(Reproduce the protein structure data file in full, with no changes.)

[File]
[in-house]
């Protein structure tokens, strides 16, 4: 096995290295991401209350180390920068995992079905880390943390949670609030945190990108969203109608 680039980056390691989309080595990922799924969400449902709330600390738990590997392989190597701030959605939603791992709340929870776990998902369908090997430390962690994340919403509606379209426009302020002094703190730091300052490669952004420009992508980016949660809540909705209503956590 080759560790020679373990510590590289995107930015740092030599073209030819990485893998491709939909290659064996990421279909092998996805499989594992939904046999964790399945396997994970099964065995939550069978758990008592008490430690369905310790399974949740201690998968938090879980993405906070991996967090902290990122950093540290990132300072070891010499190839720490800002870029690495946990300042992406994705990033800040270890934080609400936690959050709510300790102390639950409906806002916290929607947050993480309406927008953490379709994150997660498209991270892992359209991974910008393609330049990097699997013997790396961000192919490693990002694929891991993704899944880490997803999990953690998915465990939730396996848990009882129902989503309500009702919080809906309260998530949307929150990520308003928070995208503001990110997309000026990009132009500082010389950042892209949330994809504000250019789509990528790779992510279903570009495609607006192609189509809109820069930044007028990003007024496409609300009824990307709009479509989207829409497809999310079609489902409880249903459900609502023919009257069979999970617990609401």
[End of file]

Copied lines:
[in-house]
């Protein structure tokens, strides 16, 4: 096995290295991401209350180390920068995992079905880390943390949670609030945190990108969203109608 680039980056390691989309080595990922799924969400449902709330600390738990590997392989190597701030959605939603791992709340929870776990998902369908090997430390962690994340919403509606379209426009302020002094703190730091300052490669952004420009992508980016949660809540909705209503956590 080759560790020679373990510590590289995107930015740092030599073209030819990485893998491709939909290659064996990421279909092998996805499989594992939904046999964790399945396997994970099964065995939550069978758990008592008490430690369905310790399974949740201690998968938090879980993405906070991996967090902290990122950093540290990132300072070891010499190839720490800002870029690495946990300042992406994705990033800040270890934080609400936690959050709510300790102390639950409906806002916290929607947050993480309406927008953490379709994150997660498209991270892992359209991974910008393609330049990097699997013997790396961000192919490693990002694929891991993704899944880490997803999990953690998915465990939730396996848990009882129902989503309500009702919080809906309260998530949307929150990520308003928070995208503001990110997309000026990009132009500082010389950042892209949330994809504000250019789509990528790779992510279903570009495609607006192609189509809109820069930044007028990003007024496409609300009824990307709009479509989207829409497809999310079609489902409880249903459900609502023919009257069979999970617990609401």